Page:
The pinnacle of restaurant cooking is to gain three coveted Michelin stars. In 2008 there were 68 restaurants in the world given this accolade by the famous inspectors, and, just for fun, I recently completed eating in all of those establishments. This four-year journey has taken me from California to Tokyo, from the remote hillsides in France and Spain to a sushi bar in a shopping mall in Japan. The cheapest meal cost £87 a head (at the simple but welcoming Sushi Mizutani in Tokyo), while the costliest was the final blow-out of the trip, a 20-course tasting menu with matching wines at Per Se in New York, which cost over £500 each.

It's been a fantastic trip. For me, the most striking setting of the top 68 is at Le Petit Nice in Marseilles, with its spectacular Mediterranean view, while Auberge de l'Ile in Alsace had a charming riverside setting. I've also learnt that diners at three star places are a varied bunch, from elegant French ladies through to seedy-looking businessmen with remarkably attractive, and inevitably far younger, female companions. But sometimes there are whole families dining with young children: parental devotion of the most expensive kind.

The logistics of booking in to the world's greatest restaurants have often been challenging: at one place in Tokyo they don't accept reservations unless you go with a Japanese speaker. For the big metropolitan places, you'll need patience and a sturdy "redial" button.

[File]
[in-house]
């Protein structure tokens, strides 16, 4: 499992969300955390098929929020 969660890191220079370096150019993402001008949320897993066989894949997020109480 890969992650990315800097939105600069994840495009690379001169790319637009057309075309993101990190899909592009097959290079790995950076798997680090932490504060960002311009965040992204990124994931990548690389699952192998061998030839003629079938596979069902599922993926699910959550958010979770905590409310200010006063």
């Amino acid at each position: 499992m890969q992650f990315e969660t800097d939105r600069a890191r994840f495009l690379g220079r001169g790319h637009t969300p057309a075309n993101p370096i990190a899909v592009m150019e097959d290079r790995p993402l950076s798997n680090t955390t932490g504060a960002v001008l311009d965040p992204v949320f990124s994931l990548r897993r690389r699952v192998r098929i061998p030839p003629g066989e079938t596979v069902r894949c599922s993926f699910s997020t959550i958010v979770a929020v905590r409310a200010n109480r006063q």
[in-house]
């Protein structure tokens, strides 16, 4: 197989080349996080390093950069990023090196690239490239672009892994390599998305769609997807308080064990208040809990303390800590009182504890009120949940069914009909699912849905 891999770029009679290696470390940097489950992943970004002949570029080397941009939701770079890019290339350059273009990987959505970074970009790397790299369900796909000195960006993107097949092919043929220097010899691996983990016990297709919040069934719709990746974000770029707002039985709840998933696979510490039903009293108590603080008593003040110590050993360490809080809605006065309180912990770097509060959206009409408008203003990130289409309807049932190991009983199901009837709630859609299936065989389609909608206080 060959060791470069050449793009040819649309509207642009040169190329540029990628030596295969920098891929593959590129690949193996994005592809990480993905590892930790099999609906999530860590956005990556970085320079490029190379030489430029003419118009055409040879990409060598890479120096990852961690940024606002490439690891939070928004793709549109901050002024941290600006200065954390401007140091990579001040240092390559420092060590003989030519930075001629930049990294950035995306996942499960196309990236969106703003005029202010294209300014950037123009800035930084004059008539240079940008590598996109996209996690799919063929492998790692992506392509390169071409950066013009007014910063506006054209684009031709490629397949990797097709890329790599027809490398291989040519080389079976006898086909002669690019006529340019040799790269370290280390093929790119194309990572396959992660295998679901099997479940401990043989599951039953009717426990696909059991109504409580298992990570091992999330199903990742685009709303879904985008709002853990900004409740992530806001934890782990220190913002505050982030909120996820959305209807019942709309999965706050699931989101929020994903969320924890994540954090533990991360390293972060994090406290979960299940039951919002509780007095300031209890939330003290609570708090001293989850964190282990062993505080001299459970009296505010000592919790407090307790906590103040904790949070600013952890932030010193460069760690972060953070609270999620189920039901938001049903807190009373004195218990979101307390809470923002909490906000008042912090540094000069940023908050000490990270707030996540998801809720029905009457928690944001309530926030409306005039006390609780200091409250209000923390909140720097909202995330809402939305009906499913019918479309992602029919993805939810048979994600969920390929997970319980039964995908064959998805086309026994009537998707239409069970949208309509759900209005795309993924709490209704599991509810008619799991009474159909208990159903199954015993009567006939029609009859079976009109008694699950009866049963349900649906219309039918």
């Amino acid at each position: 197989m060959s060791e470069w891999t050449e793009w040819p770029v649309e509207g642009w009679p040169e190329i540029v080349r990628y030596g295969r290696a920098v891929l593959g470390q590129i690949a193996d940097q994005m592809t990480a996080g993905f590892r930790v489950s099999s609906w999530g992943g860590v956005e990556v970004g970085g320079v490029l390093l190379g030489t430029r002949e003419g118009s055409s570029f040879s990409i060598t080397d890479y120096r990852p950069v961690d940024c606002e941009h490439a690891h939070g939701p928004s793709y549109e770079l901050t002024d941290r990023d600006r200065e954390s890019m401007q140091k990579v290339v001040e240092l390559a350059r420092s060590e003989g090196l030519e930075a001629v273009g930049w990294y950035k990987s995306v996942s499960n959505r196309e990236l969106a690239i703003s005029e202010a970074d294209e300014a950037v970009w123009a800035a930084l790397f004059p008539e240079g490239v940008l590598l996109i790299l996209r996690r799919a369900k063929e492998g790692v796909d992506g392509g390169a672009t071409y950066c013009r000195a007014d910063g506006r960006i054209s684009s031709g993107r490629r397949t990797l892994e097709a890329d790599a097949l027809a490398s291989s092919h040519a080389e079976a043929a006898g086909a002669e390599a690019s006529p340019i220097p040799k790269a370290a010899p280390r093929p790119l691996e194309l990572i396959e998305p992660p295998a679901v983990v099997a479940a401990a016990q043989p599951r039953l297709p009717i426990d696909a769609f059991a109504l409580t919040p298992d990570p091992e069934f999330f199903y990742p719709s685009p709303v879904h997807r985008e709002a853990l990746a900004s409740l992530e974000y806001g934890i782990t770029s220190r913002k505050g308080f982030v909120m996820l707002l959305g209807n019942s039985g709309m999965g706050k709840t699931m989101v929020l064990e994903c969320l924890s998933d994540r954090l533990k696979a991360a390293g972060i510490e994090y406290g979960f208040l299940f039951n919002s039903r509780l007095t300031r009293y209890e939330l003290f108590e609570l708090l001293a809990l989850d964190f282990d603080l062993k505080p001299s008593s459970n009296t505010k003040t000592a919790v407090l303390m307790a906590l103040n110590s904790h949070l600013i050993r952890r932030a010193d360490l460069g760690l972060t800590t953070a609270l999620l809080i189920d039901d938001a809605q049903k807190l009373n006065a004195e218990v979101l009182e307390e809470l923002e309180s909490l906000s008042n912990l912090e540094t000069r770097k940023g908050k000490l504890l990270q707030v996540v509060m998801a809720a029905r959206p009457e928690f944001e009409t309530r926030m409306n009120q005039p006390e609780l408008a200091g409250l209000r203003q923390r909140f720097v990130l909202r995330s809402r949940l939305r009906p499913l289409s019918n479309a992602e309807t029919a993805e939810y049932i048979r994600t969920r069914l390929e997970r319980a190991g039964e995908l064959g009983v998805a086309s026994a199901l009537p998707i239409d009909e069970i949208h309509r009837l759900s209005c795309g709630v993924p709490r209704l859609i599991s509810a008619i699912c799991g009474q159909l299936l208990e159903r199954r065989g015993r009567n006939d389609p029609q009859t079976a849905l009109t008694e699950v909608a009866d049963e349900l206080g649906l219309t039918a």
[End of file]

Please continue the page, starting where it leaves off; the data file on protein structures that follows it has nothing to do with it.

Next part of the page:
In fact, though, the finest meals turned up unexpected places. While France still dominates numerically with 25 three-star places, some of the best cooking is to be found, implausibly, in Germany: the meal at Schloss Berg, near the Luxembourg border, which serves impeccable French food, was the best of 2008 for me.

At this rarefied level, chefs are equally highly skilled, so I found that ingredients tend to be the differentiator. The stunning produce of the Riviera means that restaurants such as Louis XV in Monaco can transform humble side dishes into something remarkable – I'll never forget a dazzling vegetable dish I ate there, of radishes and strips of 'trompette', a type of courgette local to the area.

Vegetables weren't all I ate, though, and inevitably so much fine dining takes a toll on the waistline – I had to going to the gym regularly as an antidote. I am also luckily that my long-suffering wife is a keen foodie and has been able to share with me most of these dining experiences. The challenge is never quite complete, however, because the three-star list is actually a moving target: from time to time Michelin bring out new guides to new countries. Next stop, Hong Kong.

Andy Hayler writes about his trip at